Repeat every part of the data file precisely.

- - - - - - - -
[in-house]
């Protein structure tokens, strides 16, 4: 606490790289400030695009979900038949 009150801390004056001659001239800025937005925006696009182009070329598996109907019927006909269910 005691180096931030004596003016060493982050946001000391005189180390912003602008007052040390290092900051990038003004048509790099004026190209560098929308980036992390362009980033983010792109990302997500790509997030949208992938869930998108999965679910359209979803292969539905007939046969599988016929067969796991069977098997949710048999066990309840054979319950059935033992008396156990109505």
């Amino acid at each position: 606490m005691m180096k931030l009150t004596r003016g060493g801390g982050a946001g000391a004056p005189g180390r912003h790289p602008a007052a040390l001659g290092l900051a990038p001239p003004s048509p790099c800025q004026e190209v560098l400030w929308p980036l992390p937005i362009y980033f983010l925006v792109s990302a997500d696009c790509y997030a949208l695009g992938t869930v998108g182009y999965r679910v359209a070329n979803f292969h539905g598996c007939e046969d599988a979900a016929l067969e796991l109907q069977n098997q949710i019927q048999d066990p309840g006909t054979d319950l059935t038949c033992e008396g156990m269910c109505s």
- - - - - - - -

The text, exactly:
[in-house]
């Protein structure tokens, strides 16, 4: 606490790289400030695009979900038949 009150801390004056001659001239800025937005925006696009182009070329598996109907019927006909269910 005691180096931030004596003016060493982050946001000391005189180390912003602008007052040390290092900051990038003004048509790099004026190209560098929308980036992390362009980033983010792109990302997500790509997030949208992938869930998108999965679910359209979803292969539905007939046969599988016929067969796991069977098997949710048999066990309840054979319950059935033992008396156990109505």
């Amino acid at each position: 606490m005691m180096k931030l009150t004596r003016g060493g801390g982050a946001g000391a004056p005189g180390r912003h790289p602008a007052a040390l001659g290092l900051a990038p001239p003004s048509p790099c800025q004026e190209v560098l400030w929308p980036l992390p937005i362009y980033f983010l925006v792109s990302a997500d696009c790509y997030a949208l695009g992938t869930v998108g182009y999965r679910v359209a070329n979803f292969h539905g598996c007939e046969d599988a979900a016929l067969e796991l109907q069977n098997q949710i019927q048999d066990p309840g006909t054979d319950l059935t038949c033992e008396g156990m269910c109505s």